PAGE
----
Why You Should Worry About Using Payment Apps

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A brief run of bank failures recently spooked many savers. But it is your digital payment app that should really make you worry, according to the federal government.

Billions of dollars currently stored on well-known payment apps like Venmo, PayPal and Cash App may not be federally insured, according to a recent notice from the Consumer Financial Protection Bureau (CFPB).

That stands in sharp contrast to money in checking and savings accounts and certificates of deposit (CDs) at traditional banks, which is insured for up to $250,000 per person per bank by the Federal Deposit Insurance Corp. (FDIC).

How worried should you be? Plenty. In fact, the CFPB recommends you transfer the balances you keep in payment apps to insured banks and credit unions.

In the notice, Rohit Chopra, CFPB director, says:

“Popular digital payment apps are increasingly used as substitutes for a traditional bank or credit union account but lack the same protections to ensure that funds are safe. As tech companies expand into banking and payments, the CFPB is sharpening its focus on those that sidestep the safeguards that local banks and credit unions have long adhered to.”

The CFPB notes that payment apps have become increasingly popular in recent years, with around 75% of adults having used such an app at some point. Among consumers who are 18 to 29, 85% have used a payment app.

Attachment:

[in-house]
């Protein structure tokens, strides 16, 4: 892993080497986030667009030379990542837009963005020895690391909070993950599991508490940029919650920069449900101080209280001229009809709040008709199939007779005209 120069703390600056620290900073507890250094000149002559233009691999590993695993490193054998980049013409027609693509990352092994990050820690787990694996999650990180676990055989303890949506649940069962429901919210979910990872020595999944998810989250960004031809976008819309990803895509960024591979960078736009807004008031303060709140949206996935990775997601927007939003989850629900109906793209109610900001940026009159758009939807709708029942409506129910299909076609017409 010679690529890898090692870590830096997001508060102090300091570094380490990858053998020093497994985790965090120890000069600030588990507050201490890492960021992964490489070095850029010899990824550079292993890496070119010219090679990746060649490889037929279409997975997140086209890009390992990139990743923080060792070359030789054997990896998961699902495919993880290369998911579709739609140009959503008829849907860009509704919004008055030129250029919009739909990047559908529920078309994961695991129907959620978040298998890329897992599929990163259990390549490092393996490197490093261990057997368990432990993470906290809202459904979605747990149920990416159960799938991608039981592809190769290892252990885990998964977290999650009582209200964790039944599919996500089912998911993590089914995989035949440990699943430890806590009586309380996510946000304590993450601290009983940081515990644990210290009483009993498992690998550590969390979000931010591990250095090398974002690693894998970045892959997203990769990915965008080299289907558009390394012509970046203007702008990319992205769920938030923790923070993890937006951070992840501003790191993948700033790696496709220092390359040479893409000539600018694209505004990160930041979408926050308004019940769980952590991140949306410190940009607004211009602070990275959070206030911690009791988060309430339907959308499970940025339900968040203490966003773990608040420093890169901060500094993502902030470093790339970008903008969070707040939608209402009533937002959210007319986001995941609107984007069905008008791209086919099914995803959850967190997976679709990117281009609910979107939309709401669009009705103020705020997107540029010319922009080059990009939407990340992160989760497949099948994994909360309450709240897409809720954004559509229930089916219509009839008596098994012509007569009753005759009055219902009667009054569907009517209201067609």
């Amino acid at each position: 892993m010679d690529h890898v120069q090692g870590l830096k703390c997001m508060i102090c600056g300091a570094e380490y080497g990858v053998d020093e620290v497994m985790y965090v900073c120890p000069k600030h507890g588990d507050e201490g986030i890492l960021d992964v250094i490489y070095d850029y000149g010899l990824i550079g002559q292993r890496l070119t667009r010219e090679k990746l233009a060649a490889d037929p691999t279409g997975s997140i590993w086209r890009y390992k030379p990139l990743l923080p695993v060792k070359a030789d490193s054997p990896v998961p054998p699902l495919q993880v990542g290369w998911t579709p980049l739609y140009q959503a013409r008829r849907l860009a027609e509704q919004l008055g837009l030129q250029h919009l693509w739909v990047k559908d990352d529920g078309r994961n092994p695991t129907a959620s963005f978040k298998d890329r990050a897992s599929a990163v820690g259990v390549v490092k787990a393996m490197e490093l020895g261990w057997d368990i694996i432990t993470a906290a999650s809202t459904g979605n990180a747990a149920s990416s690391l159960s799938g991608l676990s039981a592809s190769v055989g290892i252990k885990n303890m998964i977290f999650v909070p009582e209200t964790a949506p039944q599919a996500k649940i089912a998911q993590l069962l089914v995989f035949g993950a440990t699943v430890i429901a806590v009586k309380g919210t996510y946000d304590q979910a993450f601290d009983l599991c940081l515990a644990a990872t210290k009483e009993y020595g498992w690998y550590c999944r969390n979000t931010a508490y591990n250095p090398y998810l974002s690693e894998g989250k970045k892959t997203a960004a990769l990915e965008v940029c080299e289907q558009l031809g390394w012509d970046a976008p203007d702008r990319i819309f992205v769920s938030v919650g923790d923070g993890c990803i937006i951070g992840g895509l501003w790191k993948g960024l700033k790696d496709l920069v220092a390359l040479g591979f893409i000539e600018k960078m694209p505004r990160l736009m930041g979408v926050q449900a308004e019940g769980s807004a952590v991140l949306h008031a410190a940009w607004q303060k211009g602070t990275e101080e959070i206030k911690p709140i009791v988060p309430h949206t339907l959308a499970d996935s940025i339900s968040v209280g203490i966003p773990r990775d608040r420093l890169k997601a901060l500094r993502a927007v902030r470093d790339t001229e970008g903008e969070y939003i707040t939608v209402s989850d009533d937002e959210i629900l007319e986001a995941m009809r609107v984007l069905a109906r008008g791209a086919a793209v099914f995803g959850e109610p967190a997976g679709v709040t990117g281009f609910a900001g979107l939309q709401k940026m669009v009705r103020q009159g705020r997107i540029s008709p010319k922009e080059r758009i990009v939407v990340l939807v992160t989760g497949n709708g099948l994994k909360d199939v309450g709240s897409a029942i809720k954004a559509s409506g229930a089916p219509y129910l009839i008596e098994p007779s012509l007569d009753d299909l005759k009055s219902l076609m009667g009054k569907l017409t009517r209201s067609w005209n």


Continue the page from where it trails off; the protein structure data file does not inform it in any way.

In 2022, transaction volume across payment apps was an estimated $893 billion. That total is expected to soar to $1.6 trillion by 2027.

Payment apps do not receive the same oversight that insured banks and credit unions do, the CFPB says. In addition, payment apps may keep the funds they hold outside of insured accounts, putting the money at greater risk.

User agreements that payment apps issue often are fuzzy on details such as what would happen to a saver’s funds if the company holding the money suddenly failed, the CFPB says.

Some states have passed laws to strengthen protections for people who use payment apps, according to the CFPB. But as a general rule, few states require apps to make sure your money is kept in insured accounts.

The CFPB offers this bottom-line verdict:

“Until payment apps are designed to automatically sweep balances into a user’s insured account, consumers may need to take action to move their balances stored in payment apps.”

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